The 10 best songs of 2021

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Best Songs of 2021
Best Songs of 2021

Olivia Rodrigo/YouTube; Harper Smith; Megan Thee Stallion/YouTube; Brandi Carlile/YouTube; Doja Cat/YouTube; Rosalind O'Connor/NBC/NBCU Photo Bank via Getty Images

good 4 u, you made it to the end of another very strange year. Let's celebrate by running through the songs we had on repeat in 2021. The tracks we highlighted below represent a little bit of everything from the last 12 months: pop-punk revivalism, newly minted stars, unabashed queer anthems, hard-left sonic turns. So sit down, throw on some headphones, and press play on our selection of the year's 10 best. (Find our list of the year's best albums here.)

10. Doja Cat – "Get Into It (Yuh)"

Once pop's problem child, the irrepressible Doja sprints through this pithy track with vocal dexterity, otherworldly intonation, and campy lyrics that nod to kitschy parts of Ed Sheeran, Ariana Grande, and Nicki Minaj's songbooks. Sure, each preceding line to the repeated lyric "get into it (yuh)" doesn't quite mesh with what follows (for example, "If you go to church" to "If she ain't got a butt"), but the winking absurdity is the draw. With this standout track from her third album, Planet Her, the performer proves that she has the talent to drop both blistering rap verses and breezy melodies. —Marcus Jones (Full album review)

9. Halsey – "The Tradition"

Who knew that 2021 was just waiting for a highbrow feminist gloss on Phantom of the Opera piano goth, curated by dark-lord production gods Trent Reznor and Atticus Ross? ("Ask for forgiveness/Not for permission," indeed.) If the title of the singer's fourth studio album If I Can't Have Love, I Want Power was a mission statement, its broken waltz of an opener drilled down to something uglier and more specific: a sawing, seasick tale of "the loneliest girl in town," dressed up, parceled up, and passed around. It could be a black-hearted children's story, a cautionary tale, or an extended metaphor for the pop-music industry; only Halsey knows for sure. —Leah Greenblatt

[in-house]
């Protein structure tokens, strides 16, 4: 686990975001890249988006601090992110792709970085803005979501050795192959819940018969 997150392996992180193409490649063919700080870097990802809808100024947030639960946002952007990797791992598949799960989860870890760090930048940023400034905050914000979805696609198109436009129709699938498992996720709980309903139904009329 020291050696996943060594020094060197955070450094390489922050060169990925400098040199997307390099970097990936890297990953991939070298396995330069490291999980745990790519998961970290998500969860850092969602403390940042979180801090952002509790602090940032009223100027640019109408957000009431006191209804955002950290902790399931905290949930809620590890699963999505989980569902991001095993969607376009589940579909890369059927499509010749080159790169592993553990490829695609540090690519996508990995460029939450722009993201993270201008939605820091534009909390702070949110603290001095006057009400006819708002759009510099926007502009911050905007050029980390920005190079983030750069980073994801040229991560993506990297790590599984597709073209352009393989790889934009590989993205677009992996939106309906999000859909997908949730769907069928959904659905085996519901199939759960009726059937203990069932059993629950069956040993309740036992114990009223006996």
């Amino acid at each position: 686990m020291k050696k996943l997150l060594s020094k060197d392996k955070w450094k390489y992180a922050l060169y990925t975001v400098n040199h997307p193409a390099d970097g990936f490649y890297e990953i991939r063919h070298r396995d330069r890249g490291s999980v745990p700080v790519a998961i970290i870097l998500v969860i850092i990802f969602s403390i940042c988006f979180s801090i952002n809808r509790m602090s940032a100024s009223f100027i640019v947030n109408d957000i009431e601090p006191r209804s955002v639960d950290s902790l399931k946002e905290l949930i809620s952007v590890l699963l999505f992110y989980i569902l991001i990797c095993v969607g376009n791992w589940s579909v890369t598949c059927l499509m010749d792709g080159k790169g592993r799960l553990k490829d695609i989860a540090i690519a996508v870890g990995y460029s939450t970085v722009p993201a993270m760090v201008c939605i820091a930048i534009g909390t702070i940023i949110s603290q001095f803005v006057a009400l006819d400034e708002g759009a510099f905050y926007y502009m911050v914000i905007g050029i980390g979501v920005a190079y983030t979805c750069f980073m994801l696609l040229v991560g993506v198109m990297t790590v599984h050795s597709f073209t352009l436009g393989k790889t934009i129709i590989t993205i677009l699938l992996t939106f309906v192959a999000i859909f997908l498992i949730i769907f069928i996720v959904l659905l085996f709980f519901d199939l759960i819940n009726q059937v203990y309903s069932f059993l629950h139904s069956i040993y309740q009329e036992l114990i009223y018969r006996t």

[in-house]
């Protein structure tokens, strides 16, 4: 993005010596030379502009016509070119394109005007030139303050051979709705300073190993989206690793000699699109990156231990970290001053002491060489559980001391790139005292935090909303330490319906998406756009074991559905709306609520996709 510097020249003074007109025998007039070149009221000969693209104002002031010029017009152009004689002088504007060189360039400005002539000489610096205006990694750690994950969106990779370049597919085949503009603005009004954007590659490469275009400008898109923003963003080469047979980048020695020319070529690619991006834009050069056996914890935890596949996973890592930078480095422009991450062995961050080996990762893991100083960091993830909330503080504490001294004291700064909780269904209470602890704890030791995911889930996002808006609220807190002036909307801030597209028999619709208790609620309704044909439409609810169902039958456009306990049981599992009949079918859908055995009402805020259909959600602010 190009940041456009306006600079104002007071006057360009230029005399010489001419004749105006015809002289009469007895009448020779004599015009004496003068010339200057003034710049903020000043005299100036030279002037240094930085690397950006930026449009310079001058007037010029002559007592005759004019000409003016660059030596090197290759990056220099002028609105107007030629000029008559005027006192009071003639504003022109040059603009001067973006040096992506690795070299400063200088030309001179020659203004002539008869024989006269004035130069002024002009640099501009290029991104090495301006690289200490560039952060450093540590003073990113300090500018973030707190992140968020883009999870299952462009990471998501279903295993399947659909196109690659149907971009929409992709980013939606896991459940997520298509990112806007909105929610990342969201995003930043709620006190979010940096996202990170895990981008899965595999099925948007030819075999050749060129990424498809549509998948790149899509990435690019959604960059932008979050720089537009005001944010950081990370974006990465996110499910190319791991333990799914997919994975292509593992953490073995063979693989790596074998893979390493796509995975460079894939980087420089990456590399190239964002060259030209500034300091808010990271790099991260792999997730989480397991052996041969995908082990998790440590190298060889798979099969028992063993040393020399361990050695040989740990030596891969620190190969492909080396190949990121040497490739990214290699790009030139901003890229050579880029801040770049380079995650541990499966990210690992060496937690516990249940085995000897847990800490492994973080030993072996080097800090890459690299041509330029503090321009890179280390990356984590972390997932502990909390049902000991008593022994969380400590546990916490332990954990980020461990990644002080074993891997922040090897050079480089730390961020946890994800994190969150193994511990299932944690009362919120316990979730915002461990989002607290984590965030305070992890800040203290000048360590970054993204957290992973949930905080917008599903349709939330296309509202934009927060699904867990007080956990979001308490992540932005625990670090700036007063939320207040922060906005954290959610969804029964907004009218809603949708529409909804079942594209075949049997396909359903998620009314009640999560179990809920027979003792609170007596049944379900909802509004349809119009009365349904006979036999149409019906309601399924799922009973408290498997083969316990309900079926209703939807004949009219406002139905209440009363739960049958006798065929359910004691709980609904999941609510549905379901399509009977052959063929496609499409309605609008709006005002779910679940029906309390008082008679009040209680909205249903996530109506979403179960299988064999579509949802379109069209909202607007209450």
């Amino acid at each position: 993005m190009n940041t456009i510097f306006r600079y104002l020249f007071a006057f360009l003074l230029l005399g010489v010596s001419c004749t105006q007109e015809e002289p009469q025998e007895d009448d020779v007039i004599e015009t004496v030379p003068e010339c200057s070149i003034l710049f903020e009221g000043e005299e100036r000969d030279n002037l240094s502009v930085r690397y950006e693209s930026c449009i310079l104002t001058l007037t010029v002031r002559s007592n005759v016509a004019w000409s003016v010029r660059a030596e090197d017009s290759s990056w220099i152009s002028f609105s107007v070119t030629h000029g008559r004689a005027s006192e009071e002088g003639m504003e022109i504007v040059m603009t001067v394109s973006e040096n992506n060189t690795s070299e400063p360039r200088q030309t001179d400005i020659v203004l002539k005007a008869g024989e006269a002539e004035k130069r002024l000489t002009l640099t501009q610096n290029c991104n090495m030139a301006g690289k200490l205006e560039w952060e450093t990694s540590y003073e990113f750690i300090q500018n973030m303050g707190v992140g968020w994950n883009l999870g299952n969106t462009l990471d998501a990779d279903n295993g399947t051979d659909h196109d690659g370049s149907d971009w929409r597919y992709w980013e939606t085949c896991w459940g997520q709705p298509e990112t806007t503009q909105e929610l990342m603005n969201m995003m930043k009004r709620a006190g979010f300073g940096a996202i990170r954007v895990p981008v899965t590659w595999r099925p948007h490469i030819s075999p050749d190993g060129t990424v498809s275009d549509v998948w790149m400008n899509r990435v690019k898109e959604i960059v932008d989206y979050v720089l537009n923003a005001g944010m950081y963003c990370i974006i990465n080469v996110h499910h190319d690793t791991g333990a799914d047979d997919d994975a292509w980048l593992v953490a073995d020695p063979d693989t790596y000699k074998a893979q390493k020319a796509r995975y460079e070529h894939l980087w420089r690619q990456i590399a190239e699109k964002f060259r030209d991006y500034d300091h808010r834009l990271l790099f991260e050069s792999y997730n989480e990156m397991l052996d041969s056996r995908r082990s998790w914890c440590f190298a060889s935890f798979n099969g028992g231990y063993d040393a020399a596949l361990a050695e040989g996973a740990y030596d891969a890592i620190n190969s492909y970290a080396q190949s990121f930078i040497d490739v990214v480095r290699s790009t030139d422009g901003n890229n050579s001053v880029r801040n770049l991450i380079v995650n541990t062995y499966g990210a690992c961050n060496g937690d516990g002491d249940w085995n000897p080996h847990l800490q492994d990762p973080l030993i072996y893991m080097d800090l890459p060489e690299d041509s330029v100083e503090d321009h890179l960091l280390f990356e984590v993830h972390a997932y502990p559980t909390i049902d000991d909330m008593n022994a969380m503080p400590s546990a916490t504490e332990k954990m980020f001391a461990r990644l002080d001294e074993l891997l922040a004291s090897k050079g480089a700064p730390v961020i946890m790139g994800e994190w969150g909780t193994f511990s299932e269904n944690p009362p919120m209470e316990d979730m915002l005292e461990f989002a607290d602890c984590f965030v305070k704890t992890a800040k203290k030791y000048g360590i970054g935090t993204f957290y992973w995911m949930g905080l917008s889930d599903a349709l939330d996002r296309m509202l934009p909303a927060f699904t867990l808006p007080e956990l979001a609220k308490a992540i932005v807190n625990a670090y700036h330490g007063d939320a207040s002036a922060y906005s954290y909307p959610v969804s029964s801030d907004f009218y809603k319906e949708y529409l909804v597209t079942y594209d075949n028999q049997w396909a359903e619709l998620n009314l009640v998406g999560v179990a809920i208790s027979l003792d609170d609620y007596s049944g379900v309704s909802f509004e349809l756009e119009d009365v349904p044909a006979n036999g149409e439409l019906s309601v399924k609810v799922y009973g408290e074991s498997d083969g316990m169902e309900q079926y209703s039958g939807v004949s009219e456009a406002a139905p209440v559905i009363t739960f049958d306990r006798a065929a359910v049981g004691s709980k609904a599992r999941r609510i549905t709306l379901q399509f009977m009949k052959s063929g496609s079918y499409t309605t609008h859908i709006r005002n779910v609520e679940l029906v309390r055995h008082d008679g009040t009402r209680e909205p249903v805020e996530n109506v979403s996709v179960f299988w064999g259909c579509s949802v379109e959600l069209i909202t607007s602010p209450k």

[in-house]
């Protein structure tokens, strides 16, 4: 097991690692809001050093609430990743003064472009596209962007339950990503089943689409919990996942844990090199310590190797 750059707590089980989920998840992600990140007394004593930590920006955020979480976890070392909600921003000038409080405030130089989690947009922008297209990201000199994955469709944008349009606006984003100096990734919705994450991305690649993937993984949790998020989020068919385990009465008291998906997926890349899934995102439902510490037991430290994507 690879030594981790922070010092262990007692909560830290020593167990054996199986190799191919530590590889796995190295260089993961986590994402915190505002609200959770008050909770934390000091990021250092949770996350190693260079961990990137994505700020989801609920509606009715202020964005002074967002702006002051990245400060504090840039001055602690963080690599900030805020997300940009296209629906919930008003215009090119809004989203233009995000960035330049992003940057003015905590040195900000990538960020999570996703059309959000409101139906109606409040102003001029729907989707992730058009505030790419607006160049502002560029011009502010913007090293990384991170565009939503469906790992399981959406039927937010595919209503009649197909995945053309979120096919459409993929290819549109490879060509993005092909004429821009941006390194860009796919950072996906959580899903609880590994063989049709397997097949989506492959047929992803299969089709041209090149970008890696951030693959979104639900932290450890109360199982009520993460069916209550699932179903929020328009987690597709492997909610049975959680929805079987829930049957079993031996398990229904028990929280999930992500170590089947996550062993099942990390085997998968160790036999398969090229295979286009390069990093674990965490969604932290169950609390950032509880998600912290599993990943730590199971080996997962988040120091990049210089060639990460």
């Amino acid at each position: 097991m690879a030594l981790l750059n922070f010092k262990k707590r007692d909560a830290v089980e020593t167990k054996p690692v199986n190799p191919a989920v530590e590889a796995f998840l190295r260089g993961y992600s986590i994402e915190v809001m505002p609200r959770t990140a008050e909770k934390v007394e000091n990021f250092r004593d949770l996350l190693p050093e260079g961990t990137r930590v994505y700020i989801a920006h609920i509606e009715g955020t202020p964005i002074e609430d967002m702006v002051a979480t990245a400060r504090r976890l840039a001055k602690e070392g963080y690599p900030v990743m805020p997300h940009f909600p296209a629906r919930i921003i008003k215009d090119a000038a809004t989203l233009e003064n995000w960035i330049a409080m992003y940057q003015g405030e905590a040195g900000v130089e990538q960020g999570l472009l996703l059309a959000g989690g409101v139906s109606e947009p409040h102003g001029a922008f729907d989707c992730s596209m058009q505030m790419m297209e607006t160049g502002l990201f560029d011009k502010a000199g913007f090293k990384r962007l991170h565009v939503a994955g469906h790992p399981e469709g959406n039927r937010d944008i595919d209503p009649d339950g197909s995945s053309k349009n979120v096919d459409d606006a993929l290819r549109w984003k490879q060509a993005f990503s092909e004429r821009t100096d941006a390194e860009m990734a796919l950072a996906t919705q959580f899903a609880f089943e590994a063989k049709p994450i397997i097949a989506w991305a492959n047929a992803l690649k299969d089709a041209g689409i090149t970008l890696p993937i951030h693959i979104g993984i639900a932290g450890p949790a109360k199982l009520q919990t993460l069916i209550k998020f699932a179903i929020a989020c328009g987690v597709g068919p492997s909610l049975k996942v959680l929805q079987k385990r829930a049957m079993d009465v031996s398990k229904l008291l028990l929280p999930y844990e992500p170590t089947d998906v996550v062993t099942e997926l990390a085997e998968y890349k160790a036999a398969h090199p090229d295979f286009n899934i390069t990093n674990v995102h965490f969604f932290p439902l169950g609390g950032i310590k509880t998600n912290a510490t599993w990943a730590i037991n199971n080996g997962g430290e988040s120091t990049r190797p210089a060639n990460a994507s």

8. Billie Eilish – "Happier Than Ever"

Billie always works best when she has a bad-guy adversary, and the emotional vampire in "Happier" provides the highlight of her sophomore LP: A man so titanically selfish and unreliable that the only sure thing is that her life couldn't possibly be worse without him. What begins as wry acoustic lullaby takes its sweet time to build; for the first two and a half minutes at least, it sounds like the song has nowhere to go but down its own slow, pretty rabbit hole. Then the wave crests, and the whole thing breaks open into crashing rock-opera catharsis: "You ruined everything good/Always said you were misunderstood/Made all my moments your own/Just f---ing leave me alone," she roars, a pop-star lamb going out like a lion. —L.G. (Full album review)

7. Brandi Carlile – "Right on Time"

Brandi Carlile got a nice, friendly boost of exposure this year when her pal Courteney Cox directed the video for "Right on Time" and performed it with her in a playful parody ribbing the Americana powerhouse for how long she holds a particular note in its refrain. Not that the Grammy-nominated song needed any help. A towering ballad about regret and a relationship on the rocks, the lead single from Carlile's stately seventh album, In These Silent Days, is a stunner, a blast of piano-led bombast that soars so high it practically shatters the firmament. "I never held my breath for quite this long," she confesses at one point. As the track reaches that showstopping chorus — which tears through it like a hurricane — you might realize you've been holding yours too. —Jason Lamphier (Full album review)

6. Normani, Cardi B – "Wild Side"

If lush, carnal R&B like "Wild Side" is what we can expect from Normani, then her current slow-burn approach to releasing new music has all been worth it. A spiritual successor to Aaliyah's "One in a Million" that's more titillating than tender, the single soars highest in its mesmerizing, climactic bridge on the superior extended version, where the singer blissfully commands, "Baby, bring it to me how I like." A deserved honorable mention goes to co-writer Starrah's abstract outro — and the choice to let Cardi be as nasty as she wants to be. —Marcus Jones